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Foreign investor fees hike could exacerbate housing crisis, warns HIA


Amidst ongoing debates on Australia’s housing sufficiency, the Housing Industry Association (HIA) has voiced concerns over recent tax proposals affecting foreign investments in the real estate sector. Tim Reardon, the Chief Economist at HIA, has challenged the effectiveness of increasing taxes on foreign real estate investors as announced by Treasurer Jim Chalmers MP on December 10.

Reardon emphasises that such measures could impede efforts to address the acute housing shortage in Australia. He states, “In order to address the acute shortage of housing stock, governments need to attract more foreign investment, not increase taxes on them.”

Contrary to popular belief, Reardon argues that the existence of vacant homes and the role of foreign investors have been greatly misunderstood as contributing factors to the housing shortage. According to census data analyzed by the Australian Bureau of Statistics (ABS), approximately 10% of homes are reported to be vacant, a figure consistent since 1986 and comparable with other developed economies. Reardon points out that these include holiday homes, properties for sale or under renovation, and homes in areas with fewer job opportunities, rather than a stockpile of unused residences.

Reardon noted, “Each census the Australian Bureau of Statistics reports that around 10 per cent of homes were vacant on census night.” He further clarifies, “It is a fallacy to think that 10 per cent of homes are unoccupied and unhelpful for policy makers to suggest that homes are being withheld from the market when a core problem is that governments continue to increase tax imposts on hew homes.”

Furthermore, he addresses the significant decline in new apartment constructions, which he attributes to the introduction of what he describes as punitive taxes on foreign investors by the state and federal governments since 2015. This, according to Reardon, has led to the withdrawal of foreign investors from the market, subsequently halving the volume of new apartment constructions compared to 2016.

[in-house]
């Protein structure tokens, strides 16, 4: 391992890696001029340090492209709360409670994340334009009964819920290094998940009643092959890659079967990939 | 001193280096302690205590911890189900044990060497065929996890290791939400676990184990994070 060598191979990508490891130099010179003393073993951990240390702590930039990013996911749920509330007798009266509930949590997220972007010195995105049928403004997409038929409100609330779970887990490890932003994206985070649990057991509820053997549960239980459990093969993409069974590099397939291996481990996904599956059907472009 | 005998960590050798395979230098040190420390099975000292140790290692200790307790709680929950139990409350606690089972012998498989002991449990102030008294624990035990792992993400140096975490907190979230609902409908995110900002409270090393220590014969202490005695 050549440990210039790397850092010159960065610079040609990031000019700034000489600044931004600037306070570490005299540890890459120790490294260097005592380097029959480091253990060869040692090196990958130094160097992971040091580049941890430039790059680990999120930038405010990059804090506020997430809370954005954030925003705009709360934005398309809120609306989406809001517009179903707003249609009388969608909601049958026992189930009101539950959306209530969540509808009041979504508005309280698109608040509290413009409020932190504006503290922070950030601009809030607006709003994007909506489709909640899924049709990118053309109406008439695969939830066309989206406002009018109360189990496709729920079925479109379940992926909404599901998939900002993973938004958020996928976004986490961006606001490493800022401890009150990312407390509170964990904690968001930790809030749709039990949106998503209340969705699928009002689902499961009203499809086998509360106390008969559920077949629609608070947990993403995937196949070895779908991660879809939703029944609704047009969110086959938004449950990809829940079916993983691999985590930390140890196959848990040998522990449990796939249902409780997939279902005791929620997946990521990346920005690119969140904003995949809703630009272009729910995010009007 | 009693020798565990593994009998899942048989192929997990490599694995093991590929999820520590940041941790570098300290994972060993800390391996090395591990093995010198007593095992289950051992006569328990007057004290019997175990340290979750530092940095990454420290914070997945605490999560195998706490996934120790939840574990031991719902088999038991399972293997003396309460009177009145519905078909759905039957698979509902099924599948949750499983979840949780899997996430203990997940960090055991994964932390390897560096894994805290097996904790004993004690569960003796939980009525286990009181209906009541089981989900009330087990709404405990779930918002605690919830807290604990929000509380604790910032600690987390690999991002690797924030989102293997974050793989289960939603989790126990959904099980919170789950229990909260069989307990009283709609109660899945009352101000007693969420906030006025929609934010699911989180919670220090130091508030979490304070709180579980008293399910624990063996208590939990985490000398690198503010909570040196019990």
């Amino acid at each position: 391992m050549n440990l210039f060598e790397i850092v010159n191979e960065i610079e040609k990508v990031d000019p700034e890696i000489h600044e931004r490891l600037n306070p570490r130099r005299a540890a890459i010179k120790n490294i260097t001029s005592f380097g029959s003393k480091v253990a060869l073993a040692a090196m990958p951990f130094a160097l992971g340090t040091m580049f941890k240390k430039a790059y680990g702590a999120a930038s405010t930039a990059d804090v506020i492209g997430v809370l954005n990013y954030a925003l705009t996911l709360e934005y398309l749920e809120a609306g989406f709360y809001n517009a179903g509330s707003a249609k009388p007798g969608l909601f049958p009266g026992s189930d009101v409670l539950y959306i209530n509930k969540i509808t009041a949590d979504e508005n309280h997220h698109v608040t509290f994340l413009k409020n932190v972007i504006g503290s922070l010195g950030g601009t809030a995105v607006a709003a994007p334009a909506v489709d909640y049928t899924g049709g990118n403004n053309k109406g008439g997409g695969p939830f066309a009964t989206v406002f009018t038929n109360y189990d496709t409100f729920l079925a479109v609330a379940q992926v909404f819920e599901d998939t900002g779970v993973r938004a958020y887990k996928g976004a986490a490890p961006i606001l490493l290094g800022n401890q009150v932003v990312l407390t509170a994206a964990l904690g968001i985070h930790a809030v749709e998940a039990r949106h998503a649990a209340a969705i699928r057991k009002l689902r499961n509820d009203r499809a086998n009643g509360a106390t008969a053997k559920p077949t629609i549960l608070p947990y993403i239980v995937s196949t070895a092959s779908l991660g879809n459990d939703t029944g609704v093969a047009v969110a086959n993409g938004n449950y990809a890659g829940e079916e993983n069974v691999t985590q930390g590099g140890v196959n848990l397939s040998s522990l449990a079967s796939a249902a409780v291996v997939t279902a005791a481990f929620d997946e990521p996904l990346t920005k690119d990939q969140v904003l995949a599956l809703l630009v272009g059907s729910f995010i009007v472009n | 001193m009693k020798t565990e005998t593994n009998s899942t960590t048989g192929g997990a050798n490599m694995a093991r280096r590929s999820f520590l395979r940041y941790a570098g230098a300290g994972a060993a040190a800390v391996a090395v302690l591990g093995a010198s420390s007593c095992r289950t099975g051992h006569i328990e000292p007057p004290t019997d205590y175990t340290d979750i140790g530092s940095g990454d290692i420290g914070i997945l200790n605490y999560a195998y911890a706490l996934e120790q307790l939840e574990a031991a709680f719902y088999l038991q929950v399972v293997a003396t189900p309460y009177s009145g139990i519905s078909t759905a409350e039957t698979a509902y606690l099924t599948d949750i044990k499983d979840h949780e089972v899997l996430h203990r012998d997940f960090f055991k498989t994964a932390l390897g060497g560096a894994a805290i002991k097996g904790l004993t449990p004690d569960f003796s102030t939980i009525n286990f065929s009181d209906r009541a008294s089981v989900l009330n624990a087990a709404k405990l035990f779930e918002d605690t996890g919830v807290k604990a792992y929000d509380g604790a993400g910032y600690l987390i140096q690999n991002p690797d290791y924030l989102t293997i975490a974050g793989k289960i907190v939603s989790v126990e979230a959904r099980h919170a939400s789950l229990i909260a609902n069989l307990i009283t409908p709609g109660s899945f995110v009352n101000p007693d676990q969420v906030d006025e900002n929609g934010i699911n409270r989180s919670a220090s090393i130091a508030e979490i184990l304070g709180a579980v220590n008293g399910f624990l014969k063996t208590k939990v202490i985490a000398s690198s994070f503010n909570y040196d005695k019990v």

“If governments tax something, there will be less of that item,” states Reardon, indicating that increased taxation is an apparent deterrent for potential foreign investors.

Reardon also highlights that foreign investors typically do not occupy the new homes they build, nor can they transfer them out of Australia, making them central in addressing the nation’s housing shortage.


“One in ten Australian detached homes are built by a foreign owned company. These companies are finding it increasingly difficult to invest in Australia and build new detached homes, due to the punitive tax’s governments impose,” he elaborates.

He concludes by urging the government to not only reduce the tax burden but also facilitate local councils in investing in infrastructure. Acknowledging that the Federal Budget changes will aid domestic institutional investors, he insists that their participation is yet to compensate for the gap left by foreign investment withdrawal.

Reardon’s comments certainly cast light on the complexities involved in the housing shortage and invite further reflection on the policies steering Australia’s housing market’s future.

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